This is not an unforeseen development. Kevin Phillips’ 2007 book American Theocracy concludes with a section on energy and imperial decline. He notes that America’s predecessors as trade-driven hegemons, the Dutch and British, have a nostalgic fetish for the forms of energy that had put them on top, wind and coal respectively. The implication is that, back when they had to make the tough decisions to retain their dominance, they hesitated to keep up with their rival on exploiting new energy sources. I am more knowledgeable about the British side of that contention; it is complicated because Britain’s main motive to transition from coal to oil was not improving the domestic economy, but improving the range and speed of its warships attempting to dominate world trade routes. So sort of like today’s Pentagon pushing for renewable energy for its forces to deal with its intractable fuel supply chain issues in the middle of nowhere.

      But Phillips’ description of the growing nostalgia in America’s (Republican) heartland for the Good Old Days of cheap driving does presage the current obsession of the Trump gang in pushing a cult of fossil fuels that, like the Ghost Dancers, will magically restore the old prosperity.

      Now how long will it take for America to finally pay an undeniable price? The Dutch were probably as ruined by having to share a continent with the upheavals of the French Revolution as by any hesitation to adopt steam power; sometimes larger events overwhelm you. The British got bailed out from two disastrous World Wars by its replacement hegemon, thus hiding the price of its lagging technology and preventing a clean-sheet rebuild like what the Continent got.

      Well, no one’s going to bail us out; technically we’ve already been bailed out by the Saudis, Japanese and Chinese for 40 years and used that money to get into our current mess.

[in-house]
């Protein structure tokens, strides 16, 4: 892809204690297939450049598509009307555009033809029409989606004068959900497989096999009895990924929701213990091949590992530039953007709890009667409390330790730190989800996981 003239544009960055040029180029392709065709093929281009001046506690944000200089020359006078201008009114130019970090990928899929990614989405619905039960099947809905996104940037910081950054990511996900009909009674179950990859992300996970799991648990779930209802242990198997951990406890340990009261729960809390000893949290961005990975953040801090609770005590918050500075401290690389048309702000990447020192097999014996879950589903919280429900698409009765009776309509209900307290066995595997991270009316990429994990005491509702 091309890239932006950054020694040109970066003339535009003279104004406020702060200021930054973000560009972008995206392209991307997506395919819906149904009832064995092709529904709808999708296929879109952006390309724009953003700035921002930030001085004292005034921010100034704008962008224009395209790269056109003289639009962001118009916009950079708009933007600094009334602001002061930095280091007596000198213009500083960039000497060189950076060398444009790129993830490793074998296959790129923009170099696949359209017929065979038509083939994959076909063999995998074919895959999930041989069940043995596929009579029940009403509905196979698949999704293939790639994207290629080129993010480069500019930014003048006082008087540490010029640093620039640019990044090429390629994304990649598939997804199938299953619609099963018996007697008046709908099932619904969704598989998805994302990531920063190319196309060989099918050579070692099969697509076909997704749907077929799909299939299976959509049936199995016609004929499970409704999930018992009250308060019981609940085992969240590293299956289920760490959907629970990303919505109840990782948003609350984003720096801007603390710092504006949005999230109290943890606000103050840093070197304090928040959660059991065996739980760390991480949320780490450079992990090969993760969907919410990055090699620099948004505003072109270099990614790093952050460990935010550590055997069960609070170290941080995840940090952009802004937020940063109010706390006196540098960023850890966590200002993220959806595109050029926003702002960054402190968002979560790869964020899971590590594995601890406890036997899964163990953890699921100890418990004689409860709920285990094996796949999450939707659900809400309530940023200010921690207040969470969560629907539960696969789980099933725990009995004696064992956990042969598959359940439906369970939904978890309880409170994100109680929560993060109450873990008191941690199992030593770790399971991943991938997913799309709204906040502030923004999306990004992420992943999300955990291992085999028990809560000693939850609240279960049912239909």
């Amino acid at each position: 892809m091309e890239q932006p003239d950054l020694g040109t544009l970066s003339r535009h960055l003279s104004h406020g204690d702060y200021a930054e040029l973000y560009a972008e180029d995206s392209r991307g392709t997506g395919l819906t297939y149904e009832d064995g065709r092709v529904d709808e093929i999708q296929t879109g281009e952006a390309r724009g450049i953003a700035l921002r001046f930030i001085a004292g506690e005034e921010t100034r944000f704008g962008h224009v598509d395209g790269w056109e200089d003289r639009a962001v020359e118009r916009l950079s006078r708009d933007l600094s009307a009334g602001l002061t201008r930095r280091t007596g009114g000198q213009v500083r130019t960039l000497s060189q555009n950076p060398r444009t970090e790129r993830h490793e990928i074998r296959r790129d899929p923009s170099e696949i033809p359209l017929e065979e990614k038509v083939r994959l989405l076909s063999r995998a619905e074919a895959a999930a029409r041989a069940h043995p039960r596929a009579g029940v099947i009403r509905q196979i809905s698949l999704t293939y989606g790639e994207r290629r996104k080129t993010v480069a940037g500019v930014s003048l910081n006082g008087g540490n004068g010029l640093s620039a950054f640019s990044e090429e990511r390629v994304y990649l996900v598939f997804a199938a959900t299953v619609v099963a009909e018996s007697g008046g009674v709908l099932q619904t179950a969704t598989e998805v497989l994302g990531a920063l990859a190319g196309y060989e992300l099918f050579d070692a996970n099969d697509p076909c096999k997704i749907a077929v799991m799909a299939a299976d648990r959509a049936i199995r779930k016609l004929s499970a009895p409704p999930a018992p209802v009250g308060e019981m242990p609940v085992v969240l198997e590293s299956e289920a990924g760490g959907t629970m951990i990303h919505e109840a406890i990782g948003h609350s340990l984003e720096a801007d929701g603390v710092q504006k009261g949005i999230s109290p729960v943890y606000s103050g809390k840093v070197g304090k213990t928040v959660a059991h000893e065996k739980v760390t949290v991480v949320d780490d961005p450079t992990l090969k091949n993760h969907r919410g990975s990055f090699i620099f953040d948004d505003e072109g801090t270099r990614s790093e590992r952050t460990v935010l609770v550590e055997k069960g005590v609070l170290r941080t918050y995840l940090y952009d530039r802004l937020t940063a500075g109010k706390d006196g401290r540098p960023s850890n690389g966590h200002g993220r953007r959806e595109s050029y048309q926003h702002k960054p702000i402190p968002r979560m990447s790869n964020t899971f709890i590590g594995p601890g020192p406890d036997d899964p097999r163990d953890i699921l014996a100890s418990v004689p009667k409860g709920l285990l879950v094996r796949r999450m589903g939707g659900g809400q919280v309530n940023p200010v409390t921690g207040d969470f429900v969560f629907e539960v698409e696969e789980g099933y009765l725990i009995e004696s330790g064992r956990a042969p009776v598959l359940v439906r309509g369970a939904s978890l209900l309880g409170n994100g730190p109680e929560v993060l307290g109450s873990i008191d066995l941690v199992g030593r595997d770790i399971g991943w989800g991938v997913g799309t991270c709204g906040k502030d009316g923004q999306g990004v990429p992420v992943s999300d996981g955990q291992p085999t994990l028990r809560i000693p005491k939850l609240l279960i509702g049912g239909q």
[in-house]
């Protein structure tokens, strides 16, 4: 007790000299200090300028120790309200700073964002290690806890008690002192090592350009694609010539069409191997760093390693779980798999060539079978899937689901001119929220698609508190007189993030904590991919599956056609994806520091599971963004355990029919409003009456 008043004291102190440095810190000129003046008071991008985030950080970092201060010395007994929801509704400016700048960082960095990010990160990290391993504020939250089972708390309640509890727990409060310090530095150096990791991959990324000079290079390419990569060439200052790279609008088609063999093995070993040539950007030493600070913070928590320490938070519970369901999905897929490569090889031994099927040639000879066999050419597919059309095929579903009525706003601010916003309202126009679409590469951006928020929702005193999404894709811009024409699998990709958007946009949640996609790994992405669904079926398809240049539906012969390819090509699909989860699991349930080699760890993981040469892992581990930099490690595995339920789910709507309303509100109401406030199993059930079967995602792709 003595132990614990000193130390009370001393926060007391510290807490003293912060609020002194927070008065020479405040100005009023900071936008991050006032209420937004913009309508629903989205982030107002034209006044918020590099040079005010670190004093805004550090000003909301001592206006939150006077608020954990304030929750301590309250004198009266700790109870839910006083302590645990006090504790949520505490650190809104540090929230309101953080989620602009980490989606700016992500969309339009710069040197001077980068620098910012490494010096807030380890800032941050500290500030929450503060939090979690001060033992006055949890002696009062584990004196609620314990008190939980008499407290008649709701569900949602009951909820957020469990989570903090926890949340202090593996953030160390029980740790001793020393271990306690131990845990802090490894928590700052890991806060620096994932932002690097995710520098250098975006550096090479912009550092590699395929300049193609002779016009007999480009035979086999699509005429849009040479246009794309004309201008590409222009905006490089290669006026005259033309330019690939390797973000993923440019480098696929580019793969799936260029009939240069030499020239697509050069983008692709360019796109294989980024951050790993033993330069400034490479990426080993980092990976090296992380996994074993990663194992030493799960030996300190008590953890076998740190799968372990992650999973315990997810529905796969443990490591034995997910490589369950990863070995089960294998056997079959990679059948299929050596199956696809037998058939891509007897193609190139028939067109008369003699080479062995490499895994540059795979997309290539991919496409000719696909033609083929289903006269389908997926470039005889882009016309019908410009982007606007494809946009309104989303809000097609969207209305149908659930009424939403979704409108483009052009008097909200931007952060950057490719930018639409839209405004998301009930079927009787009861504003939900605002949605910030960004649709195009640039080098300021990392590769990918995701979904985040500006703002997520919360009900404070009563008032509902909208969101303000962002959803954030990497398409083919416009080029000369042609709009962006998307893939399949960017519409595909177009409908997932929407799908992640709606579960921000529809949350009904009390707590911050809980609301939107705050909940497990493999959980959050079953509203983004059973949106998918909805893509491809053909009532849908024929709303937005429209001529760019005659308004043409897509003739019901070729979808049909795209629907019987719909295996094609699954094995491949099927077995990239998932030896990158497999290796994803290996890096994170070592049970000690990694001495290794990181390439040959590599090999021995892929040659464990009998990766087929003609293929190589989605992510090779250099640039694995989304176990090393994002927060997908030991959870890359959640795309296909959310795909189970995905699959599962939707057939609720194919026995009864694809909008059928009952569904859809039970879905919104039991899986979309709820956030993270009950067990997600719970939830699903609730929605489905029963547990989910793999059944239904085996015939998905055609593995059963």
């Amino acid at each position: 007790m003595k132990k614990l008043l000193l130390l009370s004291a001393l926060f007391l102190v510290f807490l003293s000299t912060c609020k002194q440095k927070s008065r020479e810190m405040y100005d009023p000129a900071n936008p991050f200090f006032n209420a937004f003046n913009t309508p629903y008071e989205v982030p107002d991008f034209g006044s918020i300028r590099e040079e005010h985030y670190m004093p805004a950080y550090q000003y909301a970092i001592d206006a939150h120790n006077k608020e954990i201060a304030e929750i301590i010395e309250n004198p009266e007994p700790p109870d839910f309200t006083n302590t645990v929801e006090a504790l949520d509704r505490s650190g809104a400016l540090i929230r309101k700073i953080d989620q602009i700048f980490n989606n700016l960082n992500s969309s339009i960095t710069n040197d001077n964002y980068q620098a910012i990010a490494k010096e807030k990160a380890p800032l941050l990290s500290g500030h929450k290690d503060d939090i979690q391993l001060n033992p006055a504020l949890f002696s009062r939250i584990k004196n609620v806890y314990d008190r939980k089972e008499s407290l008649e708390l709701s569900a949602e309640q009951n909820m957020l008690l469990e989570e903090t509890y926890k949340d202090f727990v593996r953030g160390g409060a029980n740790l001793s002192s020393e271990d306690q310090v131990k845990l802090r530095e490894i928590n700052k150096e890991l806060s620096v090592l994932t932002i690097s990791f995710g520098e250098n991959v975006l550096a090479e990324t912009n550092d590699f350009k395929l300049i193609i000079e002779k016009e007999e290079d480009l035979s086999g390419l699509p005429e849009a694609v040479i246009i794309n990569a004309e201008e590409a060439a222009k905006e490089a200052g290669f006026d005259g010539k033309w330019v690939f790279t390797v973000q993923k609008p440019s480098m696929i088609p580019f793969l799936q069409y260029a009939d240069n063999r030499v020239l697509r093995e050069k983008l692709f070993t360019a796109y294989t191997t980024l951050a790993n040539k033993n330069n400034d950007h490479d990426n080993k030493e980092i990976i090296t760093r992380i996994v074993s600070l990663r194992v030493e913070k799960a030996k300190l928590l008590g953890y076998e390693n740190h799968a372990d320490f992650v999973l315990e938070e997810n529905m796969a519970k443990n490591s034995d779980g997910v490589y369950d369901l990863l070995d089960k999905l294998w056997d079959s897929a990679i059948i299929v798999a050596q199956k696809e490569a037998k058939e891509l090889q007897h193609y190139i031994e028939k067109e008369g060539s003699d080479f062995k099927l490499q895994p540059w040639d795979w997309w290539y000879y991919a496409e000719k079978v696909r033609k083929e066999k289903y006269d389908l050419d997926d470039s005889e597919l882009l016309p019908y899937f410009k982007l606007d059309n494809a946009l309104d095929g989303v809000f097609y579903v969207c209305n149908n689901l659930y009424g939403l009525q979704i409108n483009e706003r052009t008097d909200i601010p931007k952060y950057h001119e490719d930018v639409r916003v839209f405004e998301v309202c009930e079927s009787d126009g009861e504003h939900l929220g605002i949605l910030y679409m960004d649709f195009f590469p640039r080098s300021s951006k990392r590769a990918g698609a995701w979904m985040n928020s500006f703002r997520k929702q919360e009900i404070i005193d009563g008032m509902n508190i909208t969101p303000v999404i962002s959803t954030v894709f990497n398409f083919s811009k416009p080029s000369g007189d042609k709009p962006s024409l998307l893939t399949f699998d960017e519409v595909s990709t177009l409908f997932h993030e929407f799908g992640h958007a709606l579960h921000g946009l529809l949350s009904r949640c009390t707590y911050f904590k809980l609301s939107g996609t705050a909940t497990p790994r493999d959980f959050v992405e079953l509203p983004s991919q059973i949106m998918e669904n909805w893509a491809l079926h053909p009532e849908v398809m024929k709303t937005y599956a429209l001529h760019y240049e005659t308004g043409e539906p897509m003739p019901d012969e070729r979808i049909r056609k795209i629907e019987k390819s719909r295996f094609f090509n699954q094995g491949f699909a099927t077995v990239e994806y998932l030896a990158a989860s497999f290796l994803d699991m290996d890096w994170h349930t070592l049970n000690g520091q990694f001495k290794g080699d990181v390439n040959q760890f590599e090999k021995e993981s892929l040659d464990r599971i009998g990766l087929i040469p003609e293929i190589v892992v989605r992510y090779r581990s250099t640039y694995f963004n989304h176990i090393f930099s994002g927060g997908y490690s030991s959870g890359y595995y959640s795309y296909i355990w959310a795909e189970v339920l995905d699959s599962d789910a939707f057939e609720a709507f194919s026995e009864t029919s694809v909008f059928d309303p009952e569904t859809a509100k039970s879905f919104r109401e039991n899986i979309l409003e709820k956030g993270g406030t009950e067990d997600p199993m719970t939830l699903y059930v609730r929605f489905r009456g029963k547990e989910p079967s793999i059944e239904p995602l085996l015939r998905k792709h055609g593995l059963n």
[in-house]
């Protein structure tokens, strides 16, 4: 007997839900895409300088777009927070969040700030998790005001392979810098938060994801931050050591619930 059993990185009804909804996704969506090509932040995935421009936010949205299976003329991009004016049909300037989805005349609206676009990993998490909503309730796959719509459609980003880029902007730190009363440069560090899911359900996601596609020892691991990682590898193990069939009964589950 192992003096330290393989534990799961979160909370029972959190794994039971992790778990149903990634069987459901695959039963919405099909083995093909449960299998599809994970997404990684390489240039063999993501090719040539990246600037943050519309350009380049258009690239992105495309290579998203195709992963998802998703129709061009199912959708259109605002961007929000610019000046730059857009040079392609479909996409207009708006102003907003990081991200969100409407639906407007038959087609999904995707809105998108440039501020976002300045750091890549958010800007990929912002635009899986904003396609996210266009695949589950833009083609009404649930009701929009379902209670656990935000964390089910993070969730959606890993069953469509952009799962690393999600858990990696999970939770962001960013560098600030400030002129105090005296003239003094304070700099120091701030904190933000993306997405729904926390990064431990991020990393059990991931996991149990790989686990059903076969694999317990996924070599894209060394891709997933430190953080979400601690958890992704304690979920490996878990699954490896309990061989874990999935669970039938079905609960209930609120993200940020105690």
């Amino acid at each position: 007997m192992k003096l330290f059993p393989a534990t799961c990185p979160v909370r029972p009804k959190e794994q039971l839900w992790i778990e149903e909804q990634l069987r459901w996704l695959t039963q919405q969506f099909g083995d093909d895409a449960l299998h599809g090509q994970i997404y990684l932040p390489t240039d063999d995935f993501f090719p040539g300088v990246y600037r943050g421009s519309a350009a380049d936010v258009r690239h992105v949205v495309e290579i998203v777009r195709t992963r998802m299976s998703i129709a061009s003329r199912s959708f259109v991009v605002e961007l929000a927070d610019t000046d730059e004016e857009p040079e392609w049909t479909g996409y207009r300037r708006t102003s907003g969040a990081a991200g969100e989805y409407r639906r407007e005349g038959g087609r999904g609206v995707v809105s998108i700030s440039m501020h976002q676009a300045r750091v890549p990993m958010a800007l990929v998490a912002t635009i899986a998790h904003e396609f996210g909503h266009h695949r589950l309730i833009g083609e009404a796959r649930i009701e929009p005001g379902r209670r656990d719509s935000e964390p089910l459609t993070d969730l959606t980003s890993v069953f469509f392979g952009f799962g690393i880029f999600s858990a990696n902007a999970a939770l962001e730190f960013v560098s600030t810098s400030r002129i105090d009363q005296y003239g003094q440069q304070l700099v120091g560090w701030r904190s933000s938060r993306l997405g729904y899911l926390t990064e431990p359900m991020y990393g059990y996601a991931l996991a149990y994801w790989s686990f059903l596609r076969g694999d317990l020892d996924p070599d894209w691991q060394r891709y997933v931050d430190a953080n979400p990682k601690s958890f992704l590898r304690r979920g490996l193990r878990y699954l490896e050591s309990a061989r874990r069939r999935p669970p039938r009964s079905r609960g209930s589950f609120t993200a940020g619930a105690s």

• It’s not that the Dutch didn’t embrace steam. They did. And they burnt a lot of peat (ie the land under their feet) doing so. But peat compared to coal is a low quality fuel. In the end it was cheaper for them to import coal.
        link to peatsociety.org

      • As long as the U.S. is DOMINATED by fossil-fuels politically, economically and militarily any alternative energy sources will be diminished.

        Worthy of note: 2016 was a record year for atmospheric CO2.

        link to bbc.com

  4. Might turn out to be a clever plan. In the decades to come, foreign tourists might want to travel to the US, where coal fired power stations and petroleum powered autos belch toxins into air, the “land that time forgot” where common sense, health coverage, gun control and the metric system is yet to penetrate.
    A little like ‘slum tourism’ where tours show just how awful some places can be and how much better off you are at home.

  5. it would be great if Musk could do a few more hospitals. its pretty obvious Trump and his ilk want to hand out $300M to friends while not providing electricity to Puerto Rico. Wonder how much Whitefish will be donating to the Republicans?

    In British Columbia, Canada, B.C. Hydro sells its electricity from dams for 3 cents a kwh. Puerto Rico would be better off to use other methods to generate electricity and be done with Trump and his friends.

    Trump will most likely hand out more contracts to friends, announce the government has spent $5B on re building P.R. and they can’t afford anything more. In other words Trump gave $5B to his political supporters. We had a scheme like that in British Columbia for years. Appointed political friends to provincial boards, paid them and then the “friends” donated about the same amount to the governing party, the B.C. Lieberals. They aren’t in office any more.